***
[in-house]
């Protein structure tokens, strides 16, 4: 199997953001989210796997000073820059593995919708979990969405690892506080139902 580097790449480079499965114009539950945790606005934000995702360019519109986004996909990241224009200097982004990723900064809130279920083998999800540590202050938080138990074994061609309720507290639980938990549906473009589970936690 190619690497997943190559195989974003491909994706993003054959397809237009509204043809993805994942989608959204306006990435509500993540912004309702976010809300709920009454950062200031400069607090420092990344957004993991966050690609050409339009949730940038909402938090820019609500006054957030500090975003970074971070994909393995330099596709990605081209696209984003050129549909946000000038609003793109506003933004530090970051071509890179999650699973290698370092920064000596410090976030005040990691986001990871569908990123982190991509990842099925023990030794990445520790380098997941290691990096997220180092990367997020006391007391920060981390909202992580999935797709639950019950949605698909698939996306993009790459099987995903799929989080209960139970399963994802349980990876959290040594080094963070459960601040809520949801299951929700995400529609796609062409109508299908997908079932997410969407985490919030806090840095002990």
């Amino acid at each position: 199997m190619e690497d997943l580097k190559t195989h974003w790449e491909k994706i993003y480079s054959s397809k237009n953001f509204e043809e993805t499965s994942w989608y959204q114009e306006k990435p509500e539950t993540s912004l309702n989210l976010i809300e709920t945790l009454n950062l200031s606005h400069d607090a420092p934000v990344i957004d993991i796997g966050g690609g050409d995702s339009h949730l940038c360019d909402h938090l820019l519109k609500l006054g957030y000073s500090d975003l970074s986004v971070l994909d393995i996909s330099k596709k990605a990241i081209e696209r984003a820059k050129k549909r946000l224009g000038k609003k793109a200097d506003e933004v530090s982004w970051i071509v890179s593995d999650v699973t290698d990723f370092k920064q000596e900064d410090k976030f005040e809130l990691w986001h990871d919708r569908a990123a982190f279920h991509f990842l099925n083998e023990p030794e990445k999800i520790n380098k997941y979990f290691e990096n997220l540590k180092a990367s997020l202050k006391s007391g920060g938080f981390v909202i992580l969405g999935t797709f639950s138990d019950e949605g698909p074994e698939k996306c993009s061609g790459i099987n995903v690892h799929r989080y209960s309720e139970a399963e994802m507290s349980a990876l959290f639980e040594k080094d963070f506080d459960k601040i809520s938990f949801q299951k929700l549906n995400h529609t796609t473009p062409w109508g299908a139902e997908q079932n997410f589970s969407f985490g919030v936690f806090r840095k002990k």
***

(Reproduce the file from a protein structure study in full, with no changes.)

[in-house]
């Protein structure tokens, strides 16, 4: 199997953001989210796997000073820059593995919708979990969405690892506080139902 580097790449480079499965114009539950945790606005934000995702360019519109986004996909990241224009200097982004990723900064809130279920083998999800540590202050938080138990074994061609309720507290639980938990549906473009589970936690 190619690497997943190559195989974003491909994706993003054959397809237009509204043809993805994942989608959204306006990435509500993540912004309702976010809300709920009454950062200031400069607090420092990344957004993991966050690609050409339009949730940038909402938090820019609500006054957030500090975003970074971070994909393995330099596709990605081209696209984003050129549909946000000038609003793109506003933004530090970051071509890179999650699973290698370092920064000596410090976030005040990691986001990871569908990123982190991509990842099925023990030794990445520790380098997941290691990096997220180092990367997020006391007391920060981390909202992580999935797709639950019950949605698909698939996306993009790459099987995903799929989080209960139970399963994802349980990876959290040594080094963070459960601040809520949801299951929700995400529609796609062409109508299908997908079932997410969407985490919030806090840095002990």
């Amino acid at each position: 199997m190619e690497d997943l580097k190559t195989h974003w790449e491909k994706i993003y480079s054959s397809k237009n953001f509204e043809e993805t499965s994942w989608y959204q114009e306006k990435p509500e539950t993540s912004l309702n989210l976010i809300e709920t945790l009454n950062l200031s606005h400069d607090a420092p934000v990344i957004d993991i796997g966050g690609g050409d995702s339009h949730l940038c360019d909402h938090l820019l519109k609500l006054g957030y000073s500090d975003l970074s986004v971070l994909d393995i996909s330099k596709k990605a990241i081209e696209r984003a820059k050129k549909r946000l224009g000038k609003k793109a200097d506003e933004v530090s982004w970051i071509v890179s593995d999650v699973t290698d990723f370092k920064q000596e900064d410090k976030f005040e809130l990691w986001h990871d919708r569908a990123a982190f279920h991509f990842l099925n083998e023990p030794e990445k999800i520790n380098k997941y979990f290691e990096n997220l540590k180092a990367s997020l202050k006391s007391g920060g938080f981390v909202i992580l969405g999935t797709f639950s138990d019950e949605g698909p074994e698939k996306c993009s061609g790459i099987n995903v690892h799929r989080y209960s309720e139970a399963e994802m507290s349980a990876l959290f639980e040594k080094d963070f506080d459960k601040i809520s938990f949801q299951k929700l549906n995400h529609t796609t473009p062409w109508g299908a139902e997908q079932n997410f589970s969407f985490g919030v936690f806090r840095k002990k």